• by geekmux (1040042)

      These "free" games use the same addiction mechanisms, called operant conditioning, as gambling. I am surprised targeting these at minors is even allowed.

      As legal gambling spreads across the country, you're really questioning this?

      You don't exactly have to drive to the middle of the desert to gain a horrible addiction anymore.

  • Freemium vs DLC (Score:4, Interesting)

    by santiago (42242) on Friday July 18, 2014 @04:06PM (#47485323) Homepage

    What I wish app stores made it easier to do is to distinguish between apps that offer one-time DLC in the form additional content (e.g. more levels, maps, factions, game modes, etc.) vs freemium apps with repeatable purchases for in-game currency and power-ups (which you need to get around the "free" game's increasing difficulty and enforced waits). The former is fine, and a good way to let people try-before-they-buy, but the latter is a toxic plague of money-grubbing crapware. As-is, I have to do things like drill down into the list of top in-app purchases and read the titles to see if consists of things like "level pack" or "10,000 gems". I'd also love it if they showed what percentage of users buy which in-app purchases, or the median amount of money spent per user on in-app purchases.

    • Those would be a great metrics, average $ spent over total usage, and average $ per hour usage, and % of screen per minute that is occupied by advertising.

    • by Cinder6 (894572)

      I think we would both become depressed if we saw how much money people waste on Candy Crush Saga, Dungeon Keeper, Clash of Clans, etc....

    • At the very least they should show if the in-app purchasables are something that you can buy just once, or repeatedly. That would be a good indicator of actual upgrade vs paid consumables. I have no problem with free, ad-supported apps that have a $1-2 "remove ads" in-app purchase. If it is a quality app, then I have no qualms about supporting it either with the ad views, or by paying to remove ads.

    • These tend to be pretty easy to detect though at least. I like the app stores that show you the most frequently purchased in-app items. You'll quickly see the in-app "currency" and know that it exists, versus the one time purchases (or in some cases, both).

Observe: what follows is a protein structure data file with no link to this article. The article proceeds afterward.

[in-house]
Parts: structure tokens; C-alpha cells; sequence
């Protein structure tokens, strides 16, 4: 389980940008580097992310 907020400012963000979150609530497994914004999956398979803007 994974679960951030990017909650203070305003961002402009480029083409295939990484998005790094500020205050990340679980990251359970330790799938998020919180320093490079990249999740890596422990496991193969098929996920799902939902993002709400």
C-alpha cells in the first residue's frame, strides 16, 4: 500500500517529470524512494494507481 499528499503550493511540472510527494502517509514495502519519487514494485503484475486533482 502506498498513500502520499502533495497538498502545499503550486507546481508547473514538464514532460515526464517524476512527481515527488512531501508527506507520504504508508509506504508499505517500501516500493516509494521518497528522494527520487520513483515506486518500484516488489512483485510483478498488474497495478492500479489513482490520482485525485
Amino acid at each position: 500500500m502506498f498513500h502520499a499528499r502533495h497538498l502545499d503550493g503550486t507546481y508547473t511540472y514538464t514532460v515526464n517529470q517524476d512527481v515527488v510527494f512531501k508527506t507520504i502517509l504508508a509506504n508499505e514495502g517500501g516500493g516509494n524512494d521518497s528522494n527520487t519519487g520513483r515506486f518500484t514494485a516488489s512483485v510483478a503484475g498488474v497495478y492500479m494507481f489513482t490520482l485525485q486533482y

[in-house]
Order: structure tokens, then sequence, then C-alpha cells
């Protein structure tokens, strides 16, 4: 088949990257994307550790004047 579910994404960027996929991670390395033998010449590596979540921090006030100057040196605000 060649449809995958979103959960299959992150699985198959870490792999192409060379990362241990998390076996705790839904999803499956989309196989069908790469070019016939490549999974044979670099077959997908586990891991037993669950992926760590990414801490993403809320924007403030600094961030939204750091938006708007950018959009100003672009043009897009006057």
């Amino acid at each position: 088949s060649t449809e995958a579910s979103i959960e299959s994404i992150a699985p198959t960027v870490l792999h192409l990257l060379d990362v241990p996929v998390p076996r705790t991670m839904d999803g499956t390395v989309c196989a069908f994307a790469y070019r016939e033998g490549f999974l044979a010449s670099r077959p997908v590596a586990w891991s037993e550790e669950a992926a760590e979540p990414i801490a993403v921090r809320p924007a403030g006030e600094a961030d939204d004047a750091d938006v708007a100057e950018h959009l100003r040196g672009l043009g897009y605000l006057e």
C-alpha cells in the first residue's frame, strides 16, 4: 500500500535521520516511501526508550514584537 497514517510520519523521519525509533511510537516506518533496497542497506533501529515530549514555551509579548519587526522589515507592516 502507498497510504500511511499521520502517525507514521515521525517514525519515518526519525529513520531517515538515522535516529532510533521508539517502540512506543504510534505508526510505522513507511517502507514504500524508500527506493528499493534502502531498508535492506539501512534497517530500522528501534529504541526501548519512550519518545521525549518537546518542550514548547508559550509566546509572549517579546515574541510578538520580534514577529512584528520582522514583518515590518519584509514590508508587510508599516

I've come to rely on the fact that just about everything on the "Free" list has in-app purchases, most likely to move along in the game. It just turns into determining if they are 100% required, or just make things easier.
    • by ljw1004 (764174)

      I seem to recall reading something like 1% of customers generating 98% of the in-app purchases, as a general trend across the industry. Can't remember where I read it though.

    • by BronsCon (927697)
      I've seen apps sell an additional app to unlock features like this, rather than a simple in-app purchase. AutoGuard is an example of this (and worth the $5 if you have a dash mount for your phone), and the way they implemented it works quite well; the features literally don't exist in the main app, which attempts to launch the upgrade app in the background and lets you know you can upgrade if the app is not found.

      Game DLC could be handled the same way, with the DLC app unpacking content onto the filesyste
  • by tom229 (1640685) on Friday July 18, 2014 @04:15PM (#47485399)
    Nothing is free. If Google has to explain that to you, you might have a hard time with the rest of your life.
    • by Piata (927858)
      You don't feel it's false advertising to say something is free when it's not? If people feel genuinely tricked by these revenue methods than it's worth addressing. It's akin to telemarketers calling and saying you won a free trip to the Bahamas; all you need to do is provide your credit card number and a $200 deposit.
    • Re:Really people? (Score:5, Insightful)

      by Iamthecheese (1264298) on Friday July 18, 2014 @04:34PM (#47485553)